Potential drugs cheats at the 2009 Tour de France will face the biggest anti-doping army ever seen at a major sports event next month, UCI president Pat McQuaid warned on Wednesday. McQuaid, speaking at an anti-doping conference in Paris, also officially welcomed the French National Anti Doping Agency (AFLD) back to the race after their muddy relationship last year.
UCI president Pat McQuaid said several riders currently under suspicion of doping will be named publicly next week, and are likely to face sanctions. McQuaid, attending an anti-doping conference in Paris on Wednesday to announce plans for the fight against doping at next month's Tour de France, would not give any details on the riders involved.
Spanish cyclist Antonio Colom has been provisionally suspended after testing positive for the banned substance EPO, the UCI revealed on Tuesday. Colom had been scheduled to race for the Katusha team in the Tour de France, which begins on July 4. The 31-year-old finished fifth in Paris-Nice in March after winning the race's final stage. Colom has been provisionally suspended ahead of a hearing with the Spanis cycling federation.
Bernhard Kohl ? the Austrian rider who tested positive for the blood-booster CERA during last year’s Tour de France ? admitted that blood doping was the most effective way to cheat. In an extensive interview with the French sports daily L’Equipe, Kohl said extractions of blood began nearly a year before competition.
Press release Team Type 1 Announces Internal Anti-Doping Testing Program Atlanta — Team Type 1 announced today that it has launched its first anti-doping testing program. The world's only professional cycling team that includes riders who have Type 1 diabetes administered blood and urine tests to its riders at training camp in Buellton, Calif., in late January. The samples were tested and analyzed by Scott Analytics Inc., an independent anti-doping test agency in Pasadena, Calif.
After starting an independent anti-doping program by taking samples at the Tour Down Under last month, Lance Armstrong and Anti-Doping Sciences Institute agreed to end the program, Oliver Catlin, the company's CEO and program manager, told VeloNews Wednesday. Catlin, the son of company founder Don Catlin, said expense was a factor, but administration of the program, coordination with other testers and communicating the results to the public also were challenges that led to the "mutual decision to end the program."
The Licence Commission today granted “wild card” labels to the following 13 teams, for a period of one year: • Vorarlberg – Corratec (AUT) • Landbouwkrediet – Colnago (BEL) • Topsport Vlaanderen – Mercator (BEL) • Andalucia – Cajasur (ESP) • Contentpolis – AMPO (ESP) • Barloworld (GBR) • Ceramica Flaminia – Bossini Docce (IRL) • ISD (ITA) • Skil – Shimano (NED) • Vacansoleil Pro Cycling Team (NED) • Cervelo Test Team (SUI) • BMC Racing Team (USA) • Serramenti PVC Diquigiovanni – Androni Giocattoli (VEN)
After a taste of the yellow jersey in the 2008 Tour de France, Kim Kirchen is taking aim for even more in 2009. The 30-year-old isn’t standing up and calling himself a candidate for overall victory, but he is staking out a realistic goal of the top-5 and, with a little luck, the podium. With back-to-back seventh place Tour finishes, Kirchen has the confidence that his time trialing has improved enough to let him expect to make further improvements in 2009.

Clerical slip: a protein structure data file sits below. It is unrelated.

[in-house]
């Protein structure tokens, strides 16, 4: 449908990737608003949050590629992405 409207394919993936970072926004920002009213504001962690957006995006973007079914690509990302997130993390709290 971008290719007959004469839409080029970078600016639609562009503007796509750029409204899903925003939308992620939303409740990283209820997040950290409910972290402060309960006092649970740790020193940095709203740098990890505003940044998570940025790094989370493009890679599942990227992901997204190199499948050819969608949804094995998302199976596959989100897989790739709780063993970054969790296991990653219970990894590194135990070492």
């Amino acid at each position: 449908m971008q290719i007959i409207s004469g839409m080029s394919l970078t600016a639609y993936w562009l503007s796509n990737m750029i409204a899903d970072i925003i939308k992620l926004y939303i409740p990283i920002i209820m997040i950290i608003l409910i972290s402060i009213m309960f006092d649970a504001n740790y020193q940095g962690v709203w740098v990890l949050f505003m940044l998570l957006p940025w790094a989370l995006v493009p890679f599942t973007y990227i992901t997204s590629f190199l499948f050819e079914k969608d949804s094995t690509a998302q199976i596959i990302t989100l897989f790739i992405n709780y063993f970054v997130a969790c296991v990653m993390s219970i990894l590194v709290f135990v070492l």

U.S. based Pro Continental team BMC is hoping to get wild card status again this year so it can earn invitations to ProTour events. Team director Gavin Chilcott left the team's training camp last week to fly to Swizerland to appear before the UCI License Commission. In a team statement. Chilcott said the team has applied for wild card status, which among other things, requires that the team participate in the UCI's Biological Passport anti-doping program. The team attained wild card status in 2008.
Following recent declarations published in the press according to which the profiles of some thirty riders registered in the biological passport are to be considered as suspect, the International Cycling Union (UCI) would like to clarify this matter. In actual fact, these statements do not correspond exactly to what an in-depth analysis by the UCI experts has established is the present situation. Throughout 2008 the UCI collected approximately 8’300 blood samples which were integrated into the biological passports of 804 riders.
The Union Cycliste International (UCI) has taken issue with published reports that some 30 riders registered in the so-called biological-passport system have come under suspicion. Sports physician Robin Parisotto, an anti-doping expert at the Australian Institute for Sport who analyzes blood tests for the UCI, told German television ARD on Sunday that 30 riders were under suspicion of having doped and that some of those could face bans from competition.
Team Columbia and Team Garmin-Chipotle are hiring the Anti-Doping Sciences Institute, run by well-known anti-doping researcher Don Catlin, to provide independent testing program for the teams next season, the teams announced Monday. ADSI also will be testing Lance Armstrong next year. The ADSI program takes over from ACE, a company that had been doing testing for Columbia, Garmin-Chipotle and Team BMC before shutting down last month. Columbia's owner Bob Stapleton said Catlin's program complements the UCI's biological passport program.
The owner of Team Columbia says the recent closure of the team's internal anti-doping testing firm will not leave his riders unsupervised. The UCI's biological passport testing, along with other testing by anti-doping agencies, will fill the gap while the team hustles to line up new internal testing, Bob Stapleton told VeloNews Friday.
International Cycling Union President Pat McQuaid issued the following statement Wednesday:
“The UCI conducts a robust anti-doping programme which consists of a large volume of good quality tests leading to a corresponding number of detections. We’ve worked well with the AFLD in the past so I don’t understand why there should be any confusion as to how we implement testing on riders.